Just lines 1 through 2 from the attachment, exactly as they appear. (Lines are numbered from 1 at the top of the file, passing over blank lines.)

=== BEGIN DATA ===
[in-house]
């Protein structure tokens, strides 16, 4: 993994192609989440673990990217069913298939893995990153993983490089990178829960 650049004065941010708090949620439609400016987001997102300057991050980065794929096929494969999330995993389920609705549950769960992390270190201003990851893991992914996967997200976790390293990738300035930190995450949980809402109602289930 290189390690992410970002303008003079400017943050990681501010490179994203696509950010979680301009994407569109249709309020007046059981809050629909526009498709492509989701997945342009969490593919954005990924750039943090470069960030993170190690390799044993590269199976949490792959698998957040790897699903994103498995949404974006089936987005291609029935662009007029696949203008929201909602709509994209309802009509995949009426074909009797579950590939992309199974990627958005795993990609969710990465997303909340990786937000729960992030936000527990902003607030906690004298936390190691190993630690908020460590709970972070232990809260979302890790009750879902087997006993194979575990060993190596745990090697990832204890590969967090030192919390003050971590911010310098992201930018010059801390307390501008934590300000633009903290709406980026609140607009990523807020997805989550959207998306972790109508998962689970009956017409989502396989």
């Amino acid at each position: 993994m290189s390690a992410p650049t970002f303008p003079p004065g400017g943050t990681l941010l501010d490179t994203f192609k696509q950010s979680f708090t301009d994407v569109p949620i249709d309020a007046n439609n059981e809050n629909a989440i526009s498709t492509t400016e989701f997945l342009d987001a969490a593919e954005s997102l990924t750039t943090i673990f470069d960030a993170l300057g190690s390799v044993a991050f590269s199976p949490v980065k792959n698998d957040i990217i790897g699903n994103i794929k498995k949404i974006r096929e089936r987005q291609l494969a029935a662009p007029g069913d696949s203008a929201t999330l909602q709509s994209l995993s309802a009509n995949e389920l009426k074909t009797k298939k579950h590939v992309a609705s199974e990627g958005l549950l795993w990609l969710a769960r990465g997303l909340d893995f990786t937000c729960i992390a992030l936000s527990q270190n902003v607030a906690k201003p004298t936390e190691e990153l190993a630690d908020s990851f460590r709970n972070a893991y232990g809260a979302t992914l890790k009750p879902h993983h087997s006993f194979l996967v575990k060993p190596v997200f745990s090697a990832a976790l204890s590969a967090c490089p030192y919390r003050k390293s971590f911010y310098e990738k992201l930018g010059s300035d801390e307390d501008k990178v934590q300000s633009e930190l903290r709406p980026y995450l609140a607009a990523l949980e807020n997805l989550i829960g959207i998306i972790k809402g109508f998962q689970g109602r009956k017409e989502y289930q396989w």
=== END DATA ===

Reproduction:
[in-house]
């Protein structure tokens, strides 16, 4: 993994192609989440673990990217069913298939893995990153993983490089990178829960 650049004065941010708090949620439609400016987001997102300057991050980065794929096929494969999330995993389920609705549950769960992390270190201003990851893991992914996967997200976790390293990738300035930190995450949980809402109602289930 290189390690992410970002303008003079400017943050990681501010490179994203696509950010979680301009994407569109249709309020007046059981809050629909526009498709492509989701997945342009969490593919954005990924750039943090470069960030993170190690390799044993590269199976949490792959698998957040790897699903994103498995949404974006089936987005291609029935662009007029696949203008929201909602709509994209309802009509995949009426074909009797579950590939992309199974990627958005795993990609969710990465997303909340990786937000729960992030936000527990902003607030906690004298936390190691190993630690908020460590709970972070232990809260979302890790009750879902087997006993194979575990060993190596745990090697990832204890590969967090030192919390003050971590911010310098992201930018010059801390307390501008934590300000633009903290709406980026609140607009990523807020997805989550959207998306972790109508998962689970009956017409989502396989």